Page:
I'm glad you're here. Please sit a spell, kick back and relax, and read the first chapter of Awen Storm, Book Two of the Awen Trilogy
Not by a Long Shot
The air stank of sulfur and noxious fumes spat into the sky by the volcano. Civil defense sirens caterwauled, announcing danger to all within a twenty-mile radius of Zoo Atlanta. Emily Hester perched on a summit, trapped on a ledge that protruded high above the Gorilla Compound.
Cu the Irish wolfhound barked beside her, while Lugh MacBrayer peered over the edge. Brian, his nephew, turned a slow three-sixty, gawking at the devastation. Her companions were bloody and disheveled, but miraculously, alive.
The typically-inactive Brevard Fault had apparently ripped asunder, creating the lofty peak on which they balanced and spewing lava sky high. Below them, frightened animals reeled from the shock. Some huddled inside manmade structures behind glass or bars. Others weren’t so fortunate. A screech ended mid-cry, tearing at Emily’s tender heart and punctuating the desolation.
Early-afternoon sun broke through a bank of cumulus clouds. Dust and ashes glowed in the air like an incandescent soup. Peering through it, she whispered a druid spell to calm the animals and another to cleanse the air.
A welcome breeze lifted sweat-dampened curls. She swiped at her face and realized her jacket was no longer tied around her waist. Her purse had met a similar fate. But the thick haze was dissipating, taking the stench along with it.
Turning her gaze to ground zero, the Reptile House, Emily searched for the scarlet dragon with flaming wings. It had vanished when her spell stilled the volcano. But when Lugh kissed her afterward, she'd caught a glimpse of the crimson eyes. She shuddered and wrapped her arms around her shoulders. While there was no sign of the fire dragon, she still had the willies.
And she had no clue how they would get down from this mountain.
The wind picked up, clearing the remaining haze and revealing the extent of the wreckage. Firefighters battled a blaze near the Reptile House, while rescue workers loaded injured people into ambulances. Sirens screamed as they careened from the park. Employees rounded up escaped animals and tended the wounded.
A roar rose above the din, announcing several National Guard helicopters. They flew in formation toward the melee and hovered above the reptile house. One banked and approached the promontory, but the downwash of its rotors beat against them.
Too near the edge, Emily squealed and wobbled precariously. Lugh grabbed her arm and pulled her to safety. She clung to him and Brian and Cu as a ladder emerged from the copter’s belly. Relieved, she cheered and held on tight.
“YAY!” Brian yelled. “They’re rescuing us!”
“Yes!” Lugh shouted, and Cu barked madly. Their heads craned upwards as the ladder descended slowly from the helicopter.
A uniformed medic leaned from the craft with a bullhorn. “Climb up the ladder one at a time. Women and children first. We’ll send a sling for the dog.”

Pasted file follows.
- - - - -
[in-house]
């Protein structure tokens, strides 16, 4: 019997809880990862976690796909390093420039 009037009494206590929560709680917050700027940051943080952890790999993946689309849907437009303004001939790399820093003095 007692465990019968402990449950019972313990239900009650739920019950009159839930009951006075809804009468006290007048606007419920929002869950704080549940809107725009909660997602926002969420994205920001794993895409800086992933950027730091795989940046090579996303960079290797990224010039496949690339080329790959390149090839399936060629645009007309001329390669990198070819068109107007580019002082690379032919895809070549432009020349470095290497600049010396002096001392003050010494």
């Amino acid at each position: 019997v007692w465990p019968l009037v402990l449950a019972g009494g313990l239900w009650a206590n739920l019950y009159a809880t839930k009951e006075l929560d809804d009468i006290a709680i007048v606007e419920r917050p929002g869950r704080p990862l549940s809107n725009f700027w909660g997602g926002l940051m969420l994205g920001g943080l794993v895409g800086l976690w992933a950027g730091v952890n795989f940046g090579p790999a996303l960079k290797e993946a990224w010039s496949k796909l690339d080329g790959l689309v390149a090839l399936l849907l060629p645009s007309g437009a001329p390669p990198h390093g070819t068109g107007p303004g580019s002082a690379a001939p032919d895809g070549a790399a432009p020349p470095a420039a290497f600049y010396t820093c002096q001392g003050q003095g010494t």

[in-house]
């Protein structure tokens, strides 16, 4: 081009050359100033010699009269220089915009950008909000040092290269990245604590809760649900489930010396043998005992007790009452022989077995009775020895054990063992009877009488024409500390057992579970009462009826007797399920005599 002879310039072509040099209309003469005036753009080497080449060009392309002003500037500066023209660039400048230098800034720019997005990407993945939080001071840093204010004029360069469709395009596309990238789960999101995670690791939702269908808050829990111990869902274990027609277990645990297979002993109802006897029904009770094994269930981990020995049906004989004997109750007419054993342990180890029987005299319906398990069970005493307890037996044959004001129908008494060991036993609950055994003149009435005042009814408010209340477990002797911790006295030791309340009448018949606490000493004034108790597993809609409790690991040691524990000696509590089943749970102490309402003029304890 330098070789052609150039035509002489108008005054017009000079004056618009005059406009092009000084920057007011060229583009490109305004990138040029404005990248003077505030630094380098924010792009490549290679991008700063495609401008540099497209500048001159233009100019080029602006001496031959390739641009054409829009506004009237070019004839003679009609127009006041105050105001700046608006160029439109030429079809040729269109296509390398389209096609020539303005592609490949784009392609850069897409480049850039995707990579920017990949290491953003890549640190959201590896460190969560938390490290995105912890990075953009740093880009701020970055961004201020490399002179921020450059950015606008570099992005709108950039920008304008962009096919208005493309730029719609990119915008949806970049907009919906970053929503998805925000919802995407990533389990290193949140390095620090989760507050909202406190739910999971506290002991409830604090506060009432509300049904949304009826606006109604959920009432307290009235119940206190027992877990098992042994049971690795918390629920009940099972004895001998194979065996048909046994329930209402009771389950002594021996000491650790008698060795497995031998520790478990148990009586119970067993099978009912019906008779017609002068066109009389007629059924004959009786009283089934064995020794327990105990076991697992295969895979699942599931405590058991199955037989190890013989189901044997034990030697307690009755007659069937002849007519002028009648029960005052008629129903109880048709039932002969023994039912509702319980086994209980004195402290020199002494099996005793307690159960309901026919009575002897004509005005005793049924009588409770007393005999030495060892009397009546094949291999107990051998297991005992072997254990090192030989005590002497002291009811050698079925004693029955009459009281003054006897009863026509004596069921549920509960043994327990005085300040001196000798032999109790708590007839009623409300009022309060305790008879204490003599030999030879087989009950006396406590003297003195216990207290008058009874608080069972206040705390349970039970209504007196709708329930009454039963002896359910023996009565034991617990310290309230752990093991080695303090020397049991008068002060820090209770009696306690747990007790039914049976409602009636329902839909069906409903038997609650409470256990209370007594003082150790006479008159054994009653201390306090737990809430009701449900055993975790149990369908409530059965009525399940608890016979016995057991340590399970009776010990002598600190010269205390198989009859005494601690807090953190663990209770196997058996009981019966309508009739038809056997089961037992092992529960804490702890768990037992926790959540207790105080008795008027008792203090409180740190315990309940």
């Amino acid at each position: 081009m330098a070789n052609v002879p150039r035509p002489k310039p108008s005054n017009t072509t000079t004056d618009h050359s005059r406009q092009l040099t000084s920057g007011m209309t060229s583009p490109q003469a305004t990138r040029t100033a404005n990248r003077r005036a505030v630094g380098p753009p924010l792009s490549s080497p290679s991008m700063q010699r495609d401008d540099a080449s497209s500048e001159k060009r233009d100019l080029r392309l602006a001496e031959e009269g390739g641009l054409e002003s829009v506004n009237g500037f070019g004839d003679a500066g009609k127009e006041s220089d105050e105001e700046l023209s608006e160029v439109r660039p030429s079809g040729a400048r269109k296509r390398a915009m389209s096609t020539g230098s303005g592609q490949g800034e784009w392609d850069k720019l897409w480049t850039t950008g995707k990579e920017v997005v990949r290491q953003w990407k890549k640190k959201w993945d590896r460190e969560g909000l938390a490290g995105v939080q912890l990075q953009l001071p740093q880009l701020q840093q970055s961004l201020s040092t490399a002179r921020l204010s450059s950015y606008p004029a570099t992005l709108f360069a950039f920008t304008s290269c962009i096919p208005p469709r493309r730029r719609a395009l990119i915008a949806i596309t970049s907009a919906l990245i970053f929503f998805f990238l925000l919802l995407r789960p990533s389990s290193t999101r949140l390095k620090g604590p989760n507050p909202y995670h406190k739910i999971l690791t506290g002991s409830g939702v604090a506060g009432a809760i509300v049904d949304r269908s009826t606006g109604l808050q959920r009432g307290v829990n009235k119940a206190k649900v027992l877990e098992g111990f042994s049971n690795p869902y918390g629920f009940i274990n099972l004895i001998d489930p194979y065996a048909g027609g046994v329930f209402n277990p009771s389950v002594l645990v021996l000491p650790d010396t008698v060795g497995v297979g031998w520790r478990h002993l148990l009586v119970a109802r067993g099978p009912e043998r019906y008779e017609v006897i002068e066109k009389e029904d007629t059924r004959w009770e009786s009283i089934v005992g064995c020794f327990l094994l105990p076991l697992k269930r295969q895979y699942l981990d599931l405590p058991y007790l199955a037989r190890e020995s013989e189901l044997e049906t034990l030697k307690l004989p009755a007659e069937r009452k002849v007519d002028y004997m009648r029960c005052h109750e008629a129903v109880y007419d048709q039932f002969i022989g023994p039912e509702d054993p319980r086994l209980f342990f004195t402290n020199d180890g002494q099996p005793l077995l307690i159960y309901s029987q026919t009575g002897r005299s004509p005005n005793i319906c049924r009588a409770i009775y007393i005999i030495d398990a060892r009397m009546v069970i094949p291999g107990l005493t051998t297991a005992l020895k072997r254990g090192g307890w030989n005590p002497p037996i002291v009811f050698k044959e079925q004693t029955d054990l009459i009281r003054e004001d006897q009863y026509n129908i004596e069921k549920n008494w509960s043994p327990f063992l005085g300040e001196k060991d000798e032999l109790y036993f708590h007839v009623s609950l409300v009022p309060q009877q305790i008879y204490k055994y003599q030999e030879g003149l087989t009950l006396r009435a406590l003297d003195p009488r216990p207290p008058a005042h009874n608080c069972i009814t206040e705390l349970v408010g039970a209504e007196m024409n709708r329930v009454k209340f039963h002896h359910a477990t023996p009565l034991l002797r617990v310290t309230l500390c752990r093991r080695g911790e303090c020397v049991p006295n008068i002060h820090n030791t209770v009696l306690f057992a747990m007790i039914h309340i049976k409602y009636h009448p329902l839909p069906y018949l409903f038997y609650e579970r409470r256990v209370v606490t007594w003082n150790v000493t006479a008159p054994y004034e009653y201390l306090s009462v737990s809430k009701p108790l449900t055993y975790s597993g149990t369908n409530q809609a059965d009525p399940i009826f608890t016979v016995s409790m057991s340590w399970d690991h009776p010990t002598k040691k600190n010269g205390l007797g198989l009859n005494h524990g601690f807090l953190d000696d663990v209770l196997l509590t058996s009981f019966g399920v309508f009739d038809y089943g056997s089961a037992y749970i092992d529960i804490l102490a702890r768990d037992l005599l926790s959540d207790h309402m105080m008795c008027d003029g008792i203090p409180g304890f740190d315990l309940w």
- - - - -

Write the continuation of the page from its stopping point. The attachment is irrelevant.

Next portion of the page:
Cu let go a series of shrill yaps that carried the edge of hysteria they all felt. The peak trembled, and Emily’s heart thudded as an otherworldly wail sprang from the earth. She clenched Lugh’s hand. It was the earth dragon, Draig Talav.
“Hurry!” she hollered to the ladder inching slowly toward them.
The wail grew in intensity, drowning the copter’s thundering whir. Anxiety inched upward toward panic. Emily sucked in deep breaths. The ledge shuddered, then wobbled harder. Disaster-weary survivors screamed down below. Brian yelled something Emily couldn’t make out. Cu’s bark deepened.
The ladder dangled above their heads.
Lugh stretched on his tiptoes to catch hold of the lifeline, but a stream of fire shot through the air. As the flame ran up the ladder, the helicopter jerked higher and away.
By the Reptile House, the dragon rose above the lava, body blazing. Fire spurted from its massive jaws. Emily screamed and collapsed to her knees. It screeched, and she clapped her hands over her ears. A shriek answered from the bowels of the earth.
The whole zoo quivered.
“It’s the dragon! Look!” Emily yelled, pointing.
The peak rocked. Brian fell to his knees, wide eyes brimming with a fear Emily knew was reflected in her own. Cu crowded close, whimpering. Lugh knelt beside them. For a few harrowing seconds, they swayed above the zoo, then the peak groaned and crumbled.
Emily grappled to hang on, but slid from their grasp and tumbled over the edge. Pain ratcheted through her body as she slammed into the slope and bounced down it amid the rocks and debris. She skidded to a stop at the edge of a shelf and breathed a sigh of relief.
Belly down, she crawled to the brink of the yawning abyss and stared into it, shuddering, but grateful. Then a tree trunk rammed into her, shoving her over the rim. Agony bloomed as she somersaulted into that living hell.
It was probably only moments, but it seemed an eternity before she landed in a heap at the bottom of the chasm the earthquake had carved into the zoo. The metallic shriek continued inside the earth. Pummeled by falling rocks and concrete, Emily chanted the “calming” spell into the dirt.
The shriek quieted to a low moan and the earth stilled.
Raising her head, Emily ventured a peek. Lugh scrabbled toward her, with Cu close behind. Blood covered the druid priest’s face. Alarmed, she tried to reach him, but the rocks began vibrating violently against her belly. Her blood chilled.
She might not be dead yet, but she was about to be.